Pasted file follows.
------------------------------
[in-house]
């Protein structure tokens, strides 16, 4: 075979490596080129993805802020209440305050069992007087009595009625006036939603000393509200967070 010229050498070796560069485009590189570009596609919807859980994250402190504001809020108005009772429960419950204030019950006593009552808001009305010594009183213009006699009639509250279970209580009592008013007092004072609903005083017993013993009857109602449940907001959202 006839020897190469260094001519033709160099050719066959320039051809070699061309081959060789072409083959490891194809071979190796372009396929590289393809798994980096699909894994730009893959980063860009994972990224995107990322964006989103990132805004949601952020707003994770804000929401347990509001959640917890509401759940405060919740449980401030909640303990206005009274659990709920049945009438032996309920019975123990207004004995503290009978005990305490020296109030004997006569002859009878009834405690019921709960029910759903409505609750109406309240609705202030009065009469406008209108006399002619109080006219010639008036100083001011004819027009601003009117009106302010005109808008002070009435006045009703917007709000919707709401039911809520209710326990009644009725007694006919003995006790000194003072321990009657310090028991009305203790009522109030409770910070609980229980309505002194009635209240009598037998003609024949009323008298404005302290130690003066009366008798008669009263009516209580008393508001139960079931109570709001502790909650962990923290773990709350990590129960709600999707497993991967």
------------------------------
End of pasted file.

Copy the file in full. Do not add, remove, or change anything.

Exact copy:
[in-house]
């Protein structure tokens, strides 16, 4: 075979490596080129993805802020209440305050069992007087009595009625006036939603000393509200967070 010229050498070796560069485009590189570009596609919807859980994250402190504001809020108005009772429960419950204030019950006593009552808001009305010594009183213009006699009639509250279970209580009592008013007092004072609903005083017993013993009857109602449940907001959202 006839020897190469260094001519033709160099050719066959320039051809070699061309081959060789072409083959490891194809071979190796372009396929590289393809798994980096699909894994730009893959980063860009994972990224995107990322964006989103990132805004949601952020707003994770804000929401347990509001959640917890509401759940405060919740449980401030909640303990206005009274659990709920049945009438032996309920019975123990207004004995503290009978005990305490020296109030004997006569002859009878009834405690019921709960029910759903409505609750109406309240609705202030009065009469406008209108006399002619109080006219010639008036100083001011004819027009601003009117009106302010005109808008002070009435006045009703917007709000919707709401039911809520209710326990009644009725007694006919003995006790000194003072321990009657310090028991009305203790009522109030409770910070609980229980309505002194009635209240009598037998003609024949009323008298404005302290130690003066009366008798008669009263009516209580008393508001139960079931109570709001502790909650962990923290773990709350990590129960709600999707497993991967």